Activision targets Electronic Arts in updated lawsuit

EA accused of attempting to poach Call of Duty talent and undermining the series

The Hollywood connection





CAA, while not named as a co-defendant, is said to have aggressively encouraged the discussions. Members of CAA, say Activision, “had been attempting to ingratiate themselves” into the games industry, and the brokering of such a high-impact deal would presumably have been a big step in this direction. The agency, whose clients include Steven Spielberg, Justin Timberlake and David Beckham, are credited with putting together deals such as the Warped tour, Oprah Winfrey's OWN network, and the TV show Lost.

CAA took on Zampella and West as their highest-profile clients in the games industry after the pair were dismissed from Infinity Ward, but prior to that time CAA's Seamus Blackley is alleged to have emailed Zampella with the suggestion that “we could accomplish some interesting chaos.”

What does this mean for players?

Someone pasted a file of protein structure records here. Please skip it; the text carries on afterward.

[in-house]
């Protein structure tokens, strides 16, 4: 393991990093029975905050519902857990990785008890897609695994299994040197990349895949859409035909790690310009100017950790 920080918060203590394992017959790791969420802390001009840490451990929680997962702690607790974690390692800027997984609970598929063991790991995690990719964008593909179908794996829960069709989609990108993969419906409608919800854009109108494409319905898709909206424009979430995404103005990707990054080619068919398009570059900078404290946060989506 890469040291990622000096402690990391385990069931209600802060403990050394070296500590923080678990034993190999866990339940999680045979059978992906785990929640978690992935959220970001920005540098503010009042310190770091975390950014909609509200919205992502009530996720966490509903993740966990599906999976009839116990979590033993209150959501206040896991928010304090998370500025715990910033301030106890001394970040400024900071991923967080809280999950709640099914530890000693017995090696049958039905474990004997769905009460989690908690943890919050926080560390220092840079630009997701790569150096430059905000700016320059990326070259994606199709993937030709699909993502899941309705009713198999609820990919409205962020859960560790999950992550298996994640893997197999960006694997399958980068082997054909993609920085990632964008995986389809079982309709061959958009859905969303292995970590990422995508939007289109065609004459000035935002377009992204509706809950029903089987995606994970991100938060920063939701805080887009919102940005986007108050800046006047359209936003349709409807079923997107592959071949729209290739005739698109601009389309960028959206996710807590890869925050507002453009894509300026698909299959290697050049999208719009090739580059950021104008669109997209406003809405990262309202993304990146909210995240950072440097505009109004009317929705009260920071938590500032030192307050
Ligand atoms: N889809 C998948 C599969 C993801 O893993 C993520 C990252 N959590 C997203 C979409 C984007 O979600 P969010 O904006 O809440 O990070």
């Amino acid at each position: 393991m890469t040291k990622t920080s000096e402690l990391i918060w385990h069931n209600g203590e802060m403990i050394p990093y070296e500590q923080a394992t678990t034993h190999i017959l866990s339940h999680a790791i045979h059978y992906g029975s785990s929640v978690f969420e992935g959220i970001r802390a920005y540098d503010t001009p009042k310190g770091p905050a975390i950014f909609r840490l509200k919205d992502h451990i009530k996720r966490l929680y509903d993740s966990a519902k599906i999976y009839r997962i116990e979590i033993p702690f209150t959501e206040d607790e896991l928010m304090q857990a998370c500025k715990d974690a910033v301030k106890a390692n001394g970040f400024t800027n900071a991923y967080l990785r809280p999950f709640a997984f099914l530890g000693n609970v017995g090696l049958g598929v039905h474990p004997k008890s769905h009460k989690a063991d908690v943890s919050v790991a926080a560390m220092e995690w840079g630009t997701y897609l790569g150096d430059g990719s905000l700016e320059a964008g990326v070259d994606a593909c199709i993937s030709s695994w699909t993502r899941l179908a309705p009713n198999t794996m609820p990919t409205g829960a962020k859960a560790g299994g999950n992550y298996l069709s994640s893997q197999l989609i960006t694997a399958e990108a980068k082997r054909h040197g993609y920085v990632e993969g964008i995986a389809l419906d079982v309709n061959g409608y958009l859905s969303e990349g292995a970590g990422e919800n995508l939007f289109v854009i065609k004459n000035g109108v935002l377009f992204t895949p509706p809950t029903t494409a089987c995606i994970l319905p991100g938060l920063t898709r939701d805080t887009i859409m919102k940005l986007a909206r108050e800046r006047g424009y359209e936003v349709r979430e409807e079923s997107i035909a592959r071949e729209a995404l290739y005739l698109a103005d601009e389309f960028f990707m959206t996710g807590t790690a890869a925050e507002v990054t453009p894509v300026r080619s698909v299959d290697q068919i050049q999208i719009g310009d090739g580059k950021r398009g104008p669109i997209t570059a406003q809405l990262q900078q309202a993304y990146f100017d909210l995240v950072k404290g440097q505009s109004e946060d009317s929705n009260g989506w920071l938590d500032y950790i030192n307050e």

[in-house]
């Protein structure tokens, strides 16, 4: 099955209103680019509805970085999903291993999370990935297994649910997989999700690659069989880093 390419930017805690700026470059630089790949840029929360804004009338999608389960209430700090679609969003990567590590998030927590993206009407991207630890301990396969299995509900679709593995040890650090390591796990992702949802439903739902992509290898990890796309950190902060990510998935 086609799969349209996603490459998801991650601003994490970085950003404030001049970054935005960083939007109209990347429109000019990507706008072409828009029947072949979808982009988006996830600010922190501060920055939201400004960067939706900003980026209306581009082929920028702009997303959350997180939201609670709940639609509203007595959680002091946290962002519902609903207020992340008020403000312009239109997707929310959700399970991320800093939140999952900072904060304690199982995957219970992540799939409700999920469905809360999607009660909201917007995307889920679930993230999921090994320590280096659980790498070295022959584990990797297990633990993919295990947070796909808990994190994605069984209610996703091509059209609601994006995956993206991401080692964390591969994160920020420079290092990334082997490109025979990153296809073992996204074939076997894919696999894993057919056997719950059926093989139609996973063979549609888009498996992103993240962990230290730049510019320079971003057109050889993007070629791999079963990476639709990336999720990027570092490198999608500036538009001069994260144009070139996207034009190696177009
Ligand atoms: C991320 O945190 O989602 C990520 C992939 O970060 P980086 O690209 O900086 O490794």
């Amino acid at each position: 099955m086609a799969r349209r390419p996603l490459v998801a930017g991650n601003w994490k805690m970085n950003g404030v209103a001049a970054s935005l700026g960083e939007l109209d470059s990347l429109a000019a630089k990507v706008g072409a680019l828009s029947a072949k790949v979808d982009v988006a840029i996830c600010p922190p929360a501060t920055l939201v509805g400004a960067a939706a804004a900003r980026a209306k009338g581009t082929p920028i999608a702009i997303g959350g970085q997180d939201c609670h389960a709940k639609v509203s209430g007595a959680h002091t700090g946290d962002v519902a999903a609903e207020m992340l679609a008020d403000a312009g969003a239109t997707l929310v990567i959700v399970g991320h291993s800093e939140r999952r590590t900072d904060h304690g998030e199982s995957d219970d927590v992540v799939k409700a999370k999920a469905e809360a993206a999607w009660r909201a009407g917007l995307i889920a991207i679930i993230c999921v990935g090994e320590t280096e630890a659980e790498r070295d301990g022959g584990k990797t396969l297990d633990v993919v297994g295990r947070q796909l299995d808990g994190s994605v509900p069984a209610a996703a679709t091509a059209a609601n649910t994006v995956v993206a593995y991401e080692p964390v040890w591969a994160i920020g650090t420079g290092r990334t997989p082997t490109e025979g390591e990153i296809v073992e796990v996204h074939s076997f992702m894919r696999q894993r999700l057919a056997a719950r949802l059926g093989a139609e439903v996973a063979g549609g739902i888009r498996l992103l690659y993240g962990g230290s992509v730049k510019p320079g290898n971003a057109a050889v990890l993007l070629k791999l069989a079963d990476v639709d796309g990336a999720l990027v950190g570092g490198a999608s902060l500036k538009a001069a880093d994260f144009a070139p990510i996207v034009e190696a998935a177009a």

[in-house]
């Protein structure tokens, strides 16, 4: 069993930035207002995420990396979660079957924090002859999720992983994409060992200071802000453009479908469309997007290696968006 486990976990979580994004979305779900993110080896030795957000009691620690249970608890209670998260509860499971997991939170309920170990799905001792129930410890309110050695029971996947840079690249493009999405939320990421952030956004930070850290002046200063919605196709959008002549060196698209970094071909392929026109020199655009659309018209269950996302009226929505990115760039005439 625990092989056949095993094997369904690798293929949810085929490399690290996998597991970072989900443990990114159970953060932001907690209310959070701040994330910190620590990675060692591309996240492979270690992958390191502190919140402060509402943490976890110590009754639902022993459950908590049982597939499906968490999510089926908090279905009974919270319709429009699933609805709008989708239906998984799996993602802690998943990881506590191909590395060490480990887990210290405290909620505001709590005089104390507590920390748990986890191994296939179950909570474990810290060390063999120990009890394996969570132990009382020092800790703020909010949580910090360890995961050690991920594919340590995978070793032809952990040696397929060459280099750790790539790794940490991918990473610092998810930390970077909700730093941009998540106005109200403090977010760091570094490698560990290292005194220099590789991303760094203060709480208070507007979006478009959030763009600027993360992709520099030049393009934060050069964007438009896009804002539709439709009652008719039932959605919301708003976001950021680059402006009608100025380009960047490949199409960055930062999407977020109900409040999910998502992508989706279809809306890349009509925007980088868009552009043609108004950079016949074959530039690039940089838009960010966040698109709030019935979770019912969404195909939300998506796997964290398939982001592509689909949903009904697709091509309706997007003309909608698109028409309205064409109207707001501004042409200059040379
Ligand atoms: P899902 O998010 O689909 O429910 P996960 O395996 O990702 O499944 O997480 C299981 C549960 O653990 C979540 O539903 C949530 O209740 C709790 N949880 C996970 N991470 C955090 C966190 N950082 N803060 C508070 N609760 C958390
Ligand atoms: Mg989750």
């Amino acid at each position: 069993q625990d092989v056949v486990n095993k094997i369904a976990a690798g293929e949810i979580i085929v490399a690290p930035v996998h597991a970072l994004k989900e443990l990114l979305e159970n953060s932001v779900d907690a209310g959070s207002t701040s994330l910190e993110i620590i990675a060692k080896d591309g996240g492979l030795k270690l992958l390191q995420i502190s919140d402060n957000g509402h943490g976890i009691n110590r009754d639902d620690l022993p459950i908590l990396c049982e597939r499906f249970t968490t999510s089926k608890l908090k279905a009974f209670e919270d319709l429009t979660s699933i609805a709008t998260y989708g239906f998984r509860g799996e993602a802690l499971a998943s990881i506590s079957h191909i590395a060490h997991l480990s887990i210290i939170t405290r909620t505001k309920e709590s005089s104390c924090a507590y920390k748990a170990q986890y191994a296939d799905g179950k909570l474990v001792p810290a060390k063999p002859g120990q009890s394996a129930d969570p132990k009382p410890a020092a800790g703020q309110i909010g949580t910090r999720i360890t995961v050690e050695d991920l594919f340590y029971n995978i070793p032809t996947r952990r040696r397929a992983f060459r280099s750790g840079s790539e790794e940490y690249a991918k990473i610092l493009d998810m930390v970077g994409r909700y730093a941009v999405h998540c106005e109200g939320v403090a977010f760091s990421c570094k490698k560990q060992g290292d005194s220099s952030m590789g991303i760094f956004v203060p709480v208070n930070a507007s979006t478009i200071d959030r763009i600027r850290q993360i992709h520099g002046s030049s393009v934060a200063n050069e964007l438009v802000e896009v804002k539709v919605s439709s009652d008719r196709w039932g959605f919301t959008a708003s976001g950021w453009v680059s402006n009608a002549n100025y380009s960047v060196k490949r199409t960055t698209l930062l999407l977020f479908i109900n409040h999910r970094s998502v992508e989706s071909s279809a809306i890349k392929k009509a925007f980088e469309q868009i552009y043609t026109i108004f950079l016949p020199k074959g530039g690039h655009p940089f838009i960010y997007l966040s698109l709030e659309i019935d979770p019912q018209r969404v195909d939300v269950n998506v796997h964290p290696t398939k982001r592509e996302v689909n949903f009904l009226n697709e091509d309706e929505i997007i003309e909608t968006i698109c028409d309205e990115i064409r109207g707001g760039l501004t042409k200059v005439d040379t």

Back-room power struggles are all very interesting – it's like a real-life Social Network or something! – but at the level of the folks holding controllers (that'd be you), what impact might such machinations have? Activision alleges that EA planned to feed off Zampella/West's CoD experience for the re-launched Medal of Honor series. They also accuse EA of attempting to delay the release of the Modern Warfare 2 Map Pack until after the release of Battlefield: Bad Company 2.

Activision submitted an email from EA DICE's Lincoln Hershberger stating, “I asked Vince [Zampella] to hold back their map pack until after we launched (he owes me one). Given that they've already made a billion, he was cool with that.” EA argue that this email was intended in jest. Both products were launched in March 2010 – Bad Company beating MW2's map pack out the gate by three weeks.

The case goes to court on May 23.

Jan 20, 2011

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